7 - Button that shows if the statemachine has been brought into terminate mode (which just means that a pleasent glide landing is being attempted), can be manually activated or activated by the range guard mechanism.

8 - A number of warning lights that lights up in various scenarios (pretty self-explaining)


Telemetry can be updated 4 times/second but I keep it to a minimum 1/s for the time being.

Below you'll se a short video of how a set of waypoints can be entered by using the built in chat client - in effect you are actually talking to the drone :) This is a rudimentary first version, with fixed altitudes etc..


Read more…

An Autopilot in the clouds - part 6


This article is part six in a series, describing some of the inner workings of an autopilot system - even though the description is specific for this particular system, a lot of principles are generic and can be used to describe a variety of auto pilot systems.

To summarise the previous posts we had:

Part 1 that introduced to overall concept of a decentralised autopilot, where the autopilot can reside on a remote server and/or guide several drones in a coordinated effort.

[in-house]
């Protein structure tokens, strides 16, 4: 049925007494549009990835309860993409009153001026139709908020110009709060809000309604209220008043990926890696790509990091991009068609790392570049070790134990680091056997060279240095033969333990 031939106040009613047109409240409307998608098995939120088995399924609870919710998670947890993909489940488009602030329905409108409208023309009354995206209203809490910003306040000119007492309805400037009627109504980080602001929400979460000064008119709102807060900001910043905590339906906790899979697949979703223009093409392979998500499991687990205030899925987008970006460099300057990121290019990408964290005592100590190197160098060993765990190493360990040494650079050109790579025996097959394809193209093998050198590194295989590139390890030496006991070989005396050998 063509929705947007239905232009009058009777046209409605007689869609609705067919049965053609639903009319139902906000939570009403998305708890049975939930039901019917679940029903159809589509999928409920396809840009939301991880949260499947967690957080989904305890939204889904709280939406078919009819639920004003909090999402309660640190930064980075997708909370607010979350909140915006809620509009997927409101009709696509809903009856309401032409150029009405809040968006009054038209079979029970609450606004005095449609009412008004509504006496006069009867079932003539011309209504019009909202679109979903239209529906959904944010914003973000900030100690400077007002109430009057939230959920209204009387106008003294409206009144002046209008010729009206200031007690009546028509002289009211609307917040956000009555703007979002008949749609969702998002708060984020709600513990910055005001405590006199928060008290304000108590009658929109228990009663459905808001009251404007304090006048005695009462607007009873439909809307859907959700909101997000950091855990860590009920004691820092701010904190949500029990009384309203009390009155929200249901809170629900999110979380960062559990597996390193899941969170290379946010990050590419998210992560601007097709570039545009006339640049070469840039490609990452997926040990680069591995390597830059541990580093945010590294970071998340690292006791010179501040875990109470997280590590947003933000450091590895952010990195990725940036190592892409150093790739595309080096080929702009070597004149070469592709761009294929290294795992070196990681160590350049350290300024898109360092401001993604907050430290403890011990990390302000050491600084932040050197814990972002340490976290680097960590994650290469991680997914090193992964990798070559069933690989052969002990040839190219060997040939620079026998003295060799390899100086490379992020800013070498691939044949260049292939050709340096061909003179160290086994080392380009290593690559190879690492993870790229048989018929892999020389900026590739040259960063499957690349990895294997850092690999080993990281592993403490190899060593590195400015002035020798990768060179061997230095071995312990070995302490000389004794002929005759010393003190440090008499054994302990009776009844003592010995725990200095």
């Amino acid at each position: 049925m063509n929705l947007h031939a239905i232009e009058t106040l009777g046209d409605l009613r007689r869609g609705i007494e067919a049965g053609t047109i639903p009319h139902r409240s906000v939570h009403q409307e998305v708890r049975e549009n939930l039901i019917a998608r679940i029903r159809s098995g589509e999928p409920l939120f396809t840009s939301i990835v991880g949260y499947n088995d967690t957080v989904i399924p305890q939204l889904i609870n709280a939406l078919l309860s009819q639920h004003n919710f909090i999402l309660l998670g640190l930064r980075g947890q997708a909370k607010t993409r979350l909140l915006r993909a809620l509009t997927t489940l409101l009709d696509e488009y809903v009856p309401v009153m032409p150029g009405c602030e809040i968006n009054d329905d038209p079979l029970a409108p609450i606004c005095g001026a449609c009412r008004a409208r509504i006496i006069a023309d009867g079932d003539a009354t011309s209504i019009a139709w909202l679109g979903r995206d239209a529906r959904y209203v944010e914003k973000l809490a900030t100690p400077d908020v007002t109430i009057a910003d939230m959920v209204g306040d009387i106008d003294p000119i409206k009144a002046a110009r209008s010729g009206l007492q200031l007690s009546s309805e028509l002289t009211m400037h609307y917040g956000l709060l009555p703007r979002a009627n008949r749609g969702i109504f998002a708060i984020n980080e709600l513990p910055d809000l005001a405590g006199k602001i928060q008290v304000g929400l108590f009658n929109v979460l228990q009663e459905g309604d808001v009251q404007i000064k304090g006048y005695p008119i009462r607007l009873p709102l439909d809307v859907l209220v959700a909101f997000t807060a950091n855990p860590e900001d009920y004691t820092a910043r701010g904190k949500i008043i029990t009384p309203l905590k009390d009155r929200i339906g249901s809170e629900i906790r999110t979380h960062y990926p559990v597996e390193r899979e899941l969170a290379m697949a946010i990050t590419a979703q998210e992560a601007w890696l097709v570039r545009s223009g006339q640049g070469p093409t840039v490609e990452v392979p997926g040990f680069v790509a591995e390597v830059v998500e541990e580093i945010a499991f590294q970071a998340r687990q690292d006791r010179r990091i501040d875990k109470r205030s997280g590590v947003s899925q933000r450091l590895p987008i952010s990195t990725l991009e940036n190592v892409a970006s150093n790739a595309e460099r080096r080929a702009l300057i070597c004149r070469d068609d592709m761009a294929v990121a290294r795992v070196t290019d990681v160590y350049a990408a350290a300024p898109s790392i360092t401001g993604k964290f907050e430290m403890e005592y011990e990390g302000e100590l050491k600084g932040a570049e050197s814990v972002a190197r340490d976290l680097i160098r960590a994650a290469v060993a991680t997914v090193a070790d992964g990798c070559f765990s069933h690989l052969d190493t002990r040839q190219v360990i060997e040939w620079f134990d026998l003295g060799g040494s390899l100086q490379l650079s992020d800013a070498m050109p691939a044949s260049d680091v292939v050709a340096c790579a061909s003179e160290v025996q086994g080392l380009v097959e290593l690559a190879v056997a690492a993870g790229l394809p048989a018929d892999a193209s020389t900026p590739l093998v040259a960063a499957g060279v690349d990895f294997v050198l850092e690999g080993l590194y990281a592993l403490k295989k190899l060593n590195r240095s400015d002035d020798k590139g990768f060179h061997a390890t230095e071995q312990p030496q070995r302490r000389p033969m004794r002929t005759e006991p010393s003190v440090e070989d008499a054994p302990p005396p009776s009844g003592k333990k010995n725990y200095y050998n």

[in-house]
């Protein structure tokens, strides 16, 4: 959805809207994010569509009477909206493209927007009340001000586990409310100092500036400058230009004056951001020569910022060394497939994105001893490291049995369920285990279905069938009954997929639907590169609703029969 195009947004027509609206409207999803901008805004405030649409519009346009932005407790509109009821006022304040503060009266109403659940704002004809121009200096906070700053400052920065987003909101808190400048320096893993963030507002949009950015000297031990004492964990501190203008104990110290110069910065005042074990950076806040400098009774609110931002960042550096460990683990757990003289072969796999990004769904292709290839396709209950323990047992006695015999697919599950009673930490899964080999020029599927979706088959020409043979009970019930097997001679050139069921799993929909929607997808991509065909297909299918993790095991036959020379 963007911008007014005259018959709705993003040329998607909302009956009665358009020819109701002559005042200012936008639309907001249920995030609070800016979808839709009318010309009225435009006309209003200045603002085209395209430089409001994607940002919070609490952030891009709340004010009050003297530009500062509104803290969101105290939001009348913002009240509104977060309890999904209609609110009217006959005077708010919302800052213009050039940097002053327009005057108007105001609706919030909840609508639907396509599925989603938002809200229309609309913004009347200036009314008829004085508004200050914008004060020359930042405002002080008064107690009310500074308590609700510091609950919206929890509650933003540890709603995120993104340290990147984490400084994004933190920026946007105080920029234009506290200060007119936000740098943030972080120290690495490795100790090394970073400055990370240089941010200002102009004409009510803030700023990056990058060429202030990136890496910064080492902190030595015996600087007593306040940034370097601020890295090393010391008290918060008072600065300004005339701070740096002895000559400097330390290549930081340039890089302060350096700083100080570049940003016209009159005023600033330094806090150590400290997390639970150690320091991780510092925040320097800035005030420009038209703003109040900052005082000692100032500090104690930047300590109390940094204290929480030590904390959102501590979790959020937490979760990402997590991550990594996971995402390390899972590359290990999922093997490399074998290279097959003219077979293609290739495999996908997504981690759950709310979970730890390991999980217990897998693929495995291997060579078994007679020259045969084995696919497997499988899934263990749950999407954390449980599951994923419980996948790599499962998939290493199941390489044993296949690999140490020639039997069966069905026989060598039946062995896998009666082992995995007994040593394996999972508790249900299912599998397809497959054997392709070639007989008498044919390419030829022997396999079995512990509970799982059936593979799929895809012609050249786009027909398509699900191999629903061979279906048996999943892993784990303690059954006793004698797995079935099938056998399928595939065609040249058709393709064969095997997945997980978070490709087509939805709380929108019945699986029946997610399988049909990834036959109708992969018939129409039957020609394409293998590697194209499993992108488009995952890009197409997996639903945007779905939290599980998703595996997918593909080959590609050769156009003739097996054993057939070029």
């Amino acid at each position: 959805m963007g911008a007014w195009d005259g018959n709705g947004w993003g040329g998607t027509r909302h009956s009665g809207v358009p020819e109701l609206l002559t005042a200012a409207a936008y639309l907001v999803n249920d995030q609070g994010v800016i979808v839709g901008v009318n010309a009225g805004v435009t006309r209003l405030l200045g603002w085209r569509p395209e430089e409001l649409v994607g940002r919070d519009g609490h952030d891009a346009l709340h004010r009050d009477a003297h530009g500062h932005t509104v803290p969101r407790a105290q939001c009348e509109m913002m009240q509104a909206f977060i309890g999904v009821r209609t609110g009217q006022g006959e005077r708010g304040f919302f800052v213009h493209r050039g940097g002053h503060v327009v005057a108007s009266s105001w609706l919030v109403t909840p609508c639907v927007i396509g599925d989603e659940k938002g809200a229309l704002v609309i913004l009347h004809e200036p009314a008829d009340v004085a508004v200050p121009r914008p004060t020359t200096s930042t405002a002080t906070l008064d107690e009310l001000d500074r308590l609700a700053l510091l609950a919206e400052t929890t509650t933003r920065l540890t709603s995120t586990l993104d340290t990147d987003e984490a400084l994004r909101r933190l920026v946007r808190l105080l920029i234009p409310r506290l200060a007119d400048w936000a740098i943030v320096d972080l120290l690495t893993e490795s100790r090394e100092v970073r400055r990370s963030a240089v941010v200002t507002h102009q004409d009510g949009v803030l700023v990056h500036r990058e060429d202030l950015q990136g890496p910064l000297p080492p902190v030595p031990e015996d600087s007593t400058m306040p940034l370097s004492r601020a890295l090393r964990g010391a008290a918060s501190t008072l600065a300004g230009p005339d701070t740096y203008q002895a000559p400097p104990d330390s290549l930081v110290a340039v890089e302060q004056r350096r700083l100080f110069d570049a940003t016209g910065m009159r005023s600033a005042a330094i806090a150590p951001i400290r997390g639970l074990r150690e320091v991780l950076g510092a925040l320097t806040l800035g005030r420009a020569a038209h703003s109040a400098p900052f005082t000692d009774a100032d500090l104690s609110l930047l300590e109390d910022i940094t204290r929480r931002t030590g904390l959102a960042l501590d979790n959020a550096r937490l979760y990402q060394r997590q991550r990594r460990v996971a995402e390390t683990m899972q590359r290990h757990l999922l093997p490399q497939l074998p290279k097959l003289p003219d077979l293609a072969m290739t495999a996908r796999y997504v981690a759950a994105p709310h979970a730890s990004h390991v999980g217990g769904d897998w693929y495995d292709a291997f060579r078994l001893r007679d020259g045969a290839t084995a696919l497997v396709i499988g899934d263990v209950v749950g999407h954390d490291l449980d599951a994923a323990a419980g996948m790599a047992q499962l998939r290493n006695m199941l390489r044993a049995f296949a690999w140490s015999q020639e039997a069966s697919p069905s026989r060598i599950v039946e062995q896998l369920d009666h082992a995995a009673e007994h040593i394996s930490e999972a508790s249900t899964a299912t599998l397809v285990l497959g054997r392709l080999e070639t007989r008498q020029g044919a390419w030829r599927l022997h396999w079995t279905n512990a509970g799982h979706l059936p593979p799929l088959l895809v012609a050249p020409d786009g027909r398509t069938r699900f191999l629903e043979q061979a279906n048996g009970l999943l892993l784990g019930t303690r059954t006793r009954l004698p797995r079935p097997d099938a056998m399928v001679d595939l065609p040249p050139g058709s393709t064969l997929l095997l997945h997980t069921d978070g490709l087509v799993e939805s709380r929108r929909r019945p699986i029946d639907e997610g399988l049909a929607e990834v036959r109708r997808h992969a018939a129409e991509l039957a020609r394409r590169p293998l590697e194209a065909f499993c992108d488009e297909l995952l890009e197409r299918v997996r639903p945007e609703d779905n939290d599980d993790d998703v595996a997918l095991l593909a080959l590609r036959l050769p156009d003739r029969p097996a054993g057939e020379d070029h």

Part 2 about the overall software architecture and hardware interface.

Part 3 A detailed look into some of the software features.

Part 4 Flight testing the small vehicle UTV-3 to prove the basic concept in real life and explaining the wonders of PID.

Part 5 A description of the complete electronics that goes into the final vehicle including gas sensing hardware.

Today we take a look at the complete “guts” of the next test vehicle, how it’s set up for test and the fitting inside the actual frame. Also a short video from the 100% automated checkout and pre-flight sequence.